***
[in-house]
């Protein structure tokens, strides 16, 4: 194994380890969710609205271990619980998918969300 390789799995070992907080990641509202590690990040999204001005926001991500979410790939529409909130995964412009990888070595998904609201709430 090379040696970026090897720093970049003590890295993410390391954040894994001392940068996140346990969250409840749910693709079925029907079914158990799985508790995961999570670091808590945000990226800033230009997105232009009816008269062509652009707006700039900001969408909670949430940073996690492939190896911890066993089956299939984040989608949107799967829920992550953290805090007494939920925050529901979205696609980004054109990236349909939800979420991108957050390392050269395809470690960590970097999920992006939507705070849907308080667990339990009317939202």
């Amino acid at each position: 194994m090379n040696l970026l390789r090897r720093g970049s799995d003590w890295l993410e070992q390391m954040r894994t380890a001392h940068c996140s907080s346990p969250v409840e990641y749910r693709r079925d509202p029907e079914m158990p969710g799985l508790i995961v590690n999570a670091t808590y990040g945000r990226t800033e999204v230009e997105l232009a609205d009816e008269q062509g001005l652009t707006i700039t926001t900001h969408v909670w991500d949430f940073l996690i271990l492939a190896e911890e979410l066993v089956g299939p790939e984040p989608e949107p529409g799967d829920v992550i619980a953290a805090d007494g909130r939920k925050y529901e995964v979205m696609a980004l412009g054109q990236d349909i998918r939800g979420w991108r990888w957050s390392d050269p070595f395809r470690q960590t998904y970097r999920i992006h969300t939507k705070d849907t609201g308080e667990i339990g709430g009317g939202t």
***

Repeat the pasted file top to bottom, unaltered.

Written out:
[in-house]
């Protein structure tokens, strides 16, 4: 194994380890969710609205271990619980998918969300 390789799995070992907080990641509202590690990040999204001005926001991500979410790939529409909130995964412009990888070595998904609201709430 090379040696970026090897720093970049003590890295993410390391954040894994001392940068996140346990969250409840749910693709079925029907079914158990799985508790995961999570670091808590945000990226800033230009997105232009009816008269062509652009707006700039900001969408909670949430940073996690492939190896911890066993089956299939984040989608949107799967829920992550953290805090007494939920925050529901979205696609980004054109990236349909939800979420991108957050390392050269395809470690960590970097999920992006939507705070849907308080667990339990009317939202």
């Amino acid at each position: 194994m090379n040696l970026l390789r090897r720093g970049s799995d003590w890295l993410e070992q390391m954040r894994t380890a001392h940068c996140s907080s346990p969250v409840e990641y749910r693709r079925d509202p029907e079914m158990p969710g799985l508790i995961v590690n999570a670091t808590y990040g945000r990226t800033e999204v230009e997105l232009a609205d009816e008269q062509g001005l652009t707006i700039t926001t900001h969408v909670w991500d949430f940073l996690i271990l492939a190896e911890e979410l066993v089956g299939p790939e984040p989608e949107p529409g799967d829920v992550i619980a953290a805090d007494g909130r939920k925050y529901e995964v979205m696609a980004l412009g054109q990236d349909i998918r939800g979420w991108r990888w957050s390392d050269p070595f395809r470690q960590t998904y970097r999920i992006h969300t939507k705070d849907t609201g308080e667990i339990g709430g009317g939202t």